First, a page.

Bilaspur district, Himachal Pradesh

Coordinates: 31°20′N 76°45′E / 31.33°N 76.75°E / 31.33; 76.75
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Bilaspur district
Top: Naina Deviji Temple
Bottom: Gobind Sagar, formed by the damming of the Sutlej
Location in Himachal Pradesh
Location in Himachal Pradesh
Map
Bilaspur district
Country India
State Himachal Pradesh
HeadquartersBilaspur
TehsilsGhumarwin,Naina devi,Jhandutta,
Area
 • Total1,167 km2 (451 sq mi)
Population
 (2011)
 • Total381,956
 • Density330/km2 (850/sq mi)
Time zoneUTC+05:30 (IST)
Vehicle registrationHP-23, HP-24, HP-69, HP-89, HP-91
Websitehpbilaspur.nic.in

Bilaspur is a district of Himachal Pradesh, India. Its capital is in the town of Bilaspur. The district has an area of 1,167 km2, and a population of 381,956. As of 2011 it is the third least populous district of Himachal Pradesh (out of 12), after Lahul and Spiti and Kinnaur.[1]

The district has the famous Govind Sagar Lake on the Sutlej River which acts as the reservoir for the Bhakra and Nangal Dam project.

History[edit]

Princely flag of Bilaspur

The area that is now Bilaspur District was formerly known as Kahlur, a princely state of British India. The ruler acceded to the Government of India on 12 October 1948, and Bilaspur was made an Indian state under a chief commissioner. The state of Bilaspur was merged with Himachal Pradesh on 1 July 1954 and became Bilaspur District.

Bilaspur was the capital of a state founded in the 7th century, and known as Kahlur after its earlier capital, or as Bilaspur after its later capital. The ruling dynasty was Chandela Rajputs, who claimed descent from the rulers of Chanderi in present-day Madhya Pradesh. The town of Bilaspur was founded in 1663. The state later became a princely state of British India, and was under the authority of the British province of Punjab.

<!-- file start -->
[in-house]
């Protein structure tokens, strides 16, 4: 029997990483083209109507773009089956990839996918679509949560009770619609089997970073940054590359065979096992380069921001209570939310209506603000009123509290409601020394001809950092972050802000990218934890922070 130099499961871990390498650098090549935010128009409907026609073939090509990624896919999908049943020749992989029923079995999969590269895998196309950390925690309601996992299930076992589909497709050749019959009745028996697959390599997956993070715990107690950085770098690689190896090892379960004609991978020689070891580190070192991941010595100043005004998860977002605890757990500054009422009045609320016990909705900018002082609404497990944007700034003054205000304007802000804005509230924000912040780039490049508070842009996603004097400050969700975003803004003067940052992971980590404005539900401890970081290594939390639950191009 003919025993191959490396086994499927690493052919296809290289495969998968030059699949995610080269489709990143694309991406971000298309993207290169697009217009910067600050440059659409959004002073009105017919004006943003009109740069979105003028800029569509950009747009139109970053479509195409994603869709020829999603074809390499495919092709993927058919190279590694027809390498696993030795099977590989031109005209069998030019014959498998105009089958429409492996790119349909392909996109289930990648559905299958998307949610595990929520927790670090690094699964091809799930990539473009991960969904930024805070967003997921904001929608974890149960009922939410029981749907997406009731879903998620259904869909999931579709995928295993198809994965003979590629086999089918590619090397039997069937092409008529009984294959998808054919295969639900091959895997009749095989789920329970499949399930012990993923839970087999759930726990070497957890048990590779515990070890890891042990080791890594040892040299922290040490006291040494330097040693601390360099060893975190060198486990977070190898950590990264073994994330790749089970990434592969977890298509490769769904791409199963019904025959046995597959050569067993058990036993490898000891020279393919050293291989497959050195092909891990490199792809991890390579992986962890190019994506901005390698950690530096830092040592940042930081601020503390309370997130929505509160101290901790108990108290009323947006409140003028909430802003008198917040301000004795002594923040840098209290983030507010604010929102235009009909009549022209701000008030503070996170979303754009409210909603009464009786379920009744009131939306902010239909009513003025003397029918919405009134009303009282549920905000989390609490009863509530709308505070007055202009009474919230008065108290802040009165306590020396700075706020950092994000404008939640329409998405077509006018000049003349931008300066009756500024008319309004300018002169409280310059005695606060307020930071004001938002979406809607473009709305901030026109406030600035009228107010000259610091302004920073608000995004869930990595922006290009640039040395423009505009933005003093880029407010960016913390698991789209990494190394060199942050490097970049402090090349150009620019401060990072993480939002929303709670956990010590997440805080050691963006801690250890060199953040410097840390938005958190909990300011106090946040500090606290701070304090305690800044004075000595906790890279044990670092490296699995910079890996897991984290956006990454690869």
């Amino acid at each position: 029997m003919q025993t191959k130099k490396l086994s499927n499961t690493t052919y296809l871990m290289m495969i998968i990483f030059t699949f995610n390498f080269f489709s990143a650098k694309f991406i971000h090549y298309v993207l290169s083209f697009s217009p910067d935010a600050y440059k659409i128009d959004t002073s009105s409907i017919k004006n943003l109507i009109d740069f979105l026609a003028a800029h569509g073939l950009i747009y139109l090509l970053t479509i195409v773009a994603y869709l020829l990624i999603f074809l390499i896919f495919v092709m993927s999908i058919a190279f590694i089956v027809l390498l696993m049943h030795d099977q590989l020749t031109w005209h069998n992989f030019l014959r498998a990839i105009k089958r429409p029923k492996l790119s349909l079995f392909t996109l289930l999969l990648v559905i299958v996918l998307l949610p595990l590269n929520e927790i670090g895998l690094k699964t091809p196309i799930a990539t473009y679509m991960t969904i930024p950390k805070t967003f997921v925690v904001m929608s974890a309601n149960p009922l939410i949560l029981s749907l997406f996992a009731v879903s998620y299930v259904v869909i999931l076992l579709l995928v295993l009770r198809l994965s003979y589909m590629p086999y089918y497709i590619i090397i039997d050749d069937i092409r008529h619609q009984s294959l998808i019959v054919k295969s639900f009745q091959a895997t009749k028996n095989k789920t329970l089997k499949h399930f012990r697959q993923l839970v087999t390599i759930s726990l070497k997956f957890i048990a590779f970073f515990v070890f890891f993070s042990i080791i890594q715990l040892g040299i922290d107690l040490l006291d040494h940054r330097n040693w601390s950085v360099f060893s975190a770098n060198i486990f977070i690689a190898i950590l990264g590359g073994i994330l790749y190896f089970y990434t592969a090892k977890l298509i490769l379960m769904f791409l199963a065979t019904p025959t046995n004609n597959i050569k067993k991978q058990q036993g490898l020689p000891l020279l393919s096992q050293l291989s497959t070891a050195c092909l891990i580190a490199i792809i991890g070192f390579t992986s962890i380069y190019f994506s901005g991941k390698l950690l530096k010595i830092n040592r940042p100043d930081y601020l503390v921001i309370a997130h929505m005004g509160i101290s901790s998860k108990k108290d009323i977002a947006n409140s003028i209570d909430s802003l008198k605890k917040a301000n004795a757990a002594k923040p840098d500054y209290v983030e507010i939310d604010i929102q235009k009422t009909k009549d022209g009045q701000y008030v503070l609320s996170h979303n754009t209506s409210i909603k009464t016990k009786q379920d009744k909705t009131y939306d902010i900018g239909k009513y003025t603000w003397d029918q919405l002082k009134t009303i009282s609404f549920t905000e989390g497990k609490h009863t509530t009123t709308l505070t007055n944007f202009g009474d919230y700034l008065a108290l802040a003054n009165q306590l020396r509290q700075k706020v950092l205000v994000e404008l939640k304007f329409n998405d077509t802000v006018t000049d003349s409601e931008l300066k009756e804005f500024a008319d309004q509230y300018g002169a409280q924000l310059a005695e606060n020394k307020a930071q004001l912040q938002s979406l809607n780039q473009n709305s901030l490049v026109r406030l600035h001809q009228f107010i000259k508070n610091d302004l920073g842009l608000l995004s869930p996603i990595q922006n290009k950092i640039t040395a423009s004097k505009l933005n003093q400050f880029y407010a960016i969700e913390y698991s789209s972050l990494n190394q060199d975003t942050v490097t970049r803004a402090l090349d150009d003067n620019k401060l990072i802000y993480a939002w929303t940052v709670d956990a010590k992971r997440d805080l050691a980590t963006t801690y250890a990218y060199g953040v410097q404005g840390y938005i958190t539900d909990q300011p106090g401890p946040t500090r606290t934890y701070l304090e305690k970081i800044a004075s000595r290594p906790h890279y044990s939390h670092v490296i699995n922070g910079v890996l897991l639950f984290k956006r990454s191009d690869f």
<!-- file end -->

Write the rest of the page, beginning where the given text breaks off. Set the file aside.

On 13 May 1665, Guru Tegh Bahadur went to Bilaspur to attend the mourning for Rajput Chandel King Raja Dip Chand of Bilaspur. There Rani Champa of Bilaspur gave the Guru a piece of land in her state. The land consisted of the villages of Lodhipur, Mianpur and Sahota. Here on the mound of Makhowal, Guru Tegh Bahadur raised a new habitation. The ground was broken on 19 June 1665, by Baba Gurditta Randhawa. The new village was named after the Guru's mother, Nanaki. Chakk Nanaki later became famous as Anandpur Sahib.

In 1932 state was made part of the newly created Punjab States Agency, and in 1936 the Punjab Hill States Agency was separated from the Punjab States Agency. India became independent in 1947, and on 12 October 1948 the ruler, HH Raja Sir Anand Chandel, the last ruler of the princely estate of Bilaspur acceded to the Government of India. Bilaspur became a separate state of India under a chief commissioner, and on 1 July 1954 Bilaspur state was made a district of Himachal Pradesh state by an act of the Indian Parliament. The historic town was submerged in 1954 when the Sutlej River was dammed to create the Govind Sagar, and a new town was built upslope of the old.